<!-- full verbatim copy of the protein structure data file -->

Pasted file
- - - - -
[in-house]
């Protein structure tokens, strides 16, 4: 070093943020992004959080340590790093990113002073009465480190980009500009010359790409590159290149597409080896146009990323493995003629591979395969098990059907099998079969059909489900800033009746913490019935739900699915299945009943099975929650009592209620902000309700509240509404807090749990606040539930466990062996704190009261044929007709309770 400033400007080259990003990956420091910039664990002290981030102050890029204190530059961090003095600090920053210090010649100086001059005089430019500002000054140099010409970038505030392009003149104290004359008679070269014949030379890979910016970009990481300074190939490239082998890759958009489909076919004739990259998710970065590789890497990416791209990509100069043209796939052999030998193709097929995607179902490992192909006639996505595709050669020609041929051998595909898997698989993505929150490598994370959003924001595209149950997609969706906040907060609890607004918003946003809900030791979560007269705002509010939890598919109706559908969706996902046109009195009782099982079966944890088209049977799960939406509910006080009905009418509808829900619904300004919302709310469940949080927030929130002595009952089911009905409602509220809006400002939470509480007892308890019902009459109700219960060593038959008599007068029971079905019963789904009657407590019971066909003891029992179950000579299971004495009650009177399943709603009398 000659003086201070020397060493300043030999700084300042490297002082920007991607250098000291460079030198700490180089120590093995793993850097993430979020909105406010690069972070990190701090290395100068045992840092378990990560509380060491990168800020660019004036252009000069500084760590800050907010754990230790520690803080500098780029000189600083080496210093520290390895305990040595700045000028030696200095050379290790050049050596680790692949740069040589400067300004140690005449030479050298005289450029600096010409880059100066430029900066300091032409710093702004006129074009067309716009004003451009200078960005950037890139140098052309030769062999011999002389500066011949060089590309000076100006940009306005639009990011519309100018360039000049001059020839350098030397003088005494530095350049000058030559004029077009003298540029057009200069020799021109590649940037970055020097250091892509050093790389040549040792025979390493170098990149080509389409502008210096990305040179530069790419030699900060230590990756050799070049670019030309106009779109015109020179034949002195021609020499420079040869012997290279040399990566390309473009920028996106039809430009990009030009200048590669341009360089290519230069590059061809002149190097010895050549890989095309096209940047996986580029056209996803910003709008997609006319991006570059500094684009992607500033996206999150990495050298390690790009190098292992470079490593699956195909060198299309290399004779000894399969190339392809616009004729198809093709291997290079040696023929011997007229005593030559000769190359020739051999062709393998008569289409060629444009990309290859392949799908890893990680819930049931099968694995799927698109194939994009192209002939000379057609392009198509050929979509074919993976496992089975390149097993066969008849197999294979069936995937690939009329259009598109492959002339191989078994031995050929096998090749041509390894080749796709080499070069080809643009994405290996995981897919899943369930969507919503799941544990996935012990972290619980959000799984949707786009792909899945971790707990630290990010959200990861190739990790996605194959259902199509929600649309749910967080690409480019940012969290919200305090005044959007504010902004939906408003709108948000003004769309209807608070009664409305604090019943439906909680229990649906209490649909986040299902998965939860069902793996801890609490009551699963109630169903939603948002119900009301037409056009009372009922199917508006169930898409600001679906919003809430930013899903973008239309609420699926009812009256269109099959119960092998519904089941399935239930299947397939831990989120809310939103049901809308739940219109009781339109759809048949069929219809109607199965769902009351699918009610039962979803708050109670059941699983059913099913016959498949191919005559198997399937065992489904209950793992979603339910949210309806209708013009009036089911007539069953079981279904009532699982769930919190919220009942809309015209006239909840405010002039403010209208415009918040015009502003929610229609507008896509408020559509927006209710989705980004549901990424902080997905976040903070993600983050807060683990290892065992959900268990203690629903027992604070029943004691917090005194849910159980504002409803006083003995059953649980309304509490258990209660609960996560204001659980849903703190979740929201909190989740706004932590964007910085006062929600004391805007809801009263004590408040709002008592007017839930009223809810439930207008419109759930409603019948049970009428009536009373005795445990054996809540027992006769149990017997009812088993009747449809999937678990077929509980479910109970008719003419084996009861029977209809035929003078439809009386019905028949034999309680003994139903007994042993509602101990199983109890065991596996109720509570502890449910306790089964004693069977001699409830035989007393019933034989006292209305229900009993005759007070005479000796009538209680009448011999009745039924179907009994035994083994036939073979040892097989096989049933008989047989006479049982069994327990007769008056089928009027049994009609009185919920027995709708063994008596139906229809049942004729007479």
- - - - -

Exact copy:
[in-house]
């Protein structure tokens, strides 16, 4: 070093943020992004959080340590790093990113002073009465480190980009500009010359790409590159290149597409080896146009990323493995003629591979395969098990059907099998079969059909489900800033009746913490019935739900699915299945009943099975929650009592209620902000309700509240509404807090749990606040539930466990062996704190009261044929007709309770 400033400007080259990003990956420091910039664990002290981030102050890029204190530059961090003095600090920053210090010649100086001059005089430019500002000054140099010409970038505030392009003149104290004359008679070269014949030379890979910016970009990481300074190939490239082998890759958009489909076919004739990259998710970065590789890497990416791209990509100069043209796939052999030998193709097929995607179902490992192909006639996505595709050669020609041929051998595909898997698989993505929150490598994370959003924001595209149950997609969706906040907060609890607004918003946003809900030791979560007269705002509010939890598919109706559908969706996902046109009195009782099982079966944890088209049977799960939406509910006080009905009418509808829900619904300004919302709310469940949080927030929130002595009952089911009905409602509220809006400002939470509480007892308890019902009459109700219960060593038959008599007068029971079905019963789904009657407590019971066909003891029992179950000579299971004495009650009177399943709603009398 000659003086201070020397060493300043030999700084300042490297002082920007991607250098000291460079030198700490180089120590093995793993850097993430979020909105406010690069972070990190701090290395100068045992840092378990990560509380060491990168800020660019004036252009000069500084760590800050907010754990230790520690803080500098780029000189600083080496210093520290390895305990040595700045000028030696200095050379290790050049050596680790692949740069040589400067300004140690005449030479050298005289450029600096010409880059100066430029900066300091032409710093702004006129074009067309716009004003451009200078960005950037890139140098052309030769062999011999002389500066011949060089590309000076100006940009306005639009990011519309100018360039000049001059020839350098030397003088005494530095350049000058030559004029077009003298540029057009200069020799021109590649940037970055020097250091892509050093790389040549040792025979390493170098990149080509389409502008210096990305040179530069790419030699900060230590990756050799070049670019030309106009779109015109020179034949002195021609020499420079040869012997290279040399990566390309473009920028996106039809430009990009030009200048590669341009360089290519230069590059061809002149190097010895050549890989095309096209940047996986580029056209996803910003709008997609006319991006570059500094684009992607500033996206999150990495050298390690790009190098292992470079490593699956195909060198299309290399004779000894399969190339392809616009004729198809093709291997290079040696023929011997007229005593030559000769190359020739051999062709393998008569289409060629444009990309290859392949799908890893990680819930049931099968694995799927698109194939994009192209002939000379057609392009198509050929979509074919993976496992089975390149097993066969008849197999294979069936995937690939009329259009598109492959002339191989078994031995050929096998090749041509390894080749796709080499070069080809643009994405290996995981897919899943369930969507919503799941544990996935012990972290619980959000799984949707786009792909899945971790707990630290990010959200990861190739990790996605194959259902199509929600649309749910967080690409480019940012969290919200305090005044959007504010902004939906408003709108948000003004769309209807608070009664409305604090019943439906909680229990649906209490649909986040299902998965939860069902793996801890609490009551699963109630169903939603948002119900009301037409056009009372009922199917508006169930898409600001679906919003809430930013899903973008239309609420699926009812009256269109099959119960092998519904089941399935239930299947397939831990989120809310939103049901809308739940219109009781339109759809048949069929219809109607199965769902009351699918009610039962979803708050109670059941699983059913099913016959498949191919005559198997399937065992489904209950793992979603339910949210309806209708013009009036089911007539069953079981279904009532699982769930919190919220009942809309015209006239909840405010002039403010209208415009918040015009502003929610229609507008896509408020559509927006209710989705980004549901990424902080997905976040903070993600983050807060683990290892065992959900268990203690629903027992604070029943004691917090005194849910159980504002409803006083003995059953649980309304509490258990209660609960996560204001659980849903703190979740929201909190989740706004932590964007910085006062929600004391805007809801009263004590408040709002008592007017839930009223809810439930207008419109759930409603019948049970009428009536009373005795445990054996809540027992006769149990017997009812088993009747449809999937678990077929509980479910109970008719003419084996009861029977209809035929003078439809009386019905028949034999309680003994139903007994042993509602101990199983109890065991596996109720509570502890449910306790089964004693069977001699409830035989007393019933034989006292209305229900009993005759007070005479000796009538209680009448011999009745039924179907009994035994083994036939073979040892097989096989049933008989047989006479049982069994327990007769008056089928009027049994009609009185919920027995709708063994008596139906229809049942004729007479």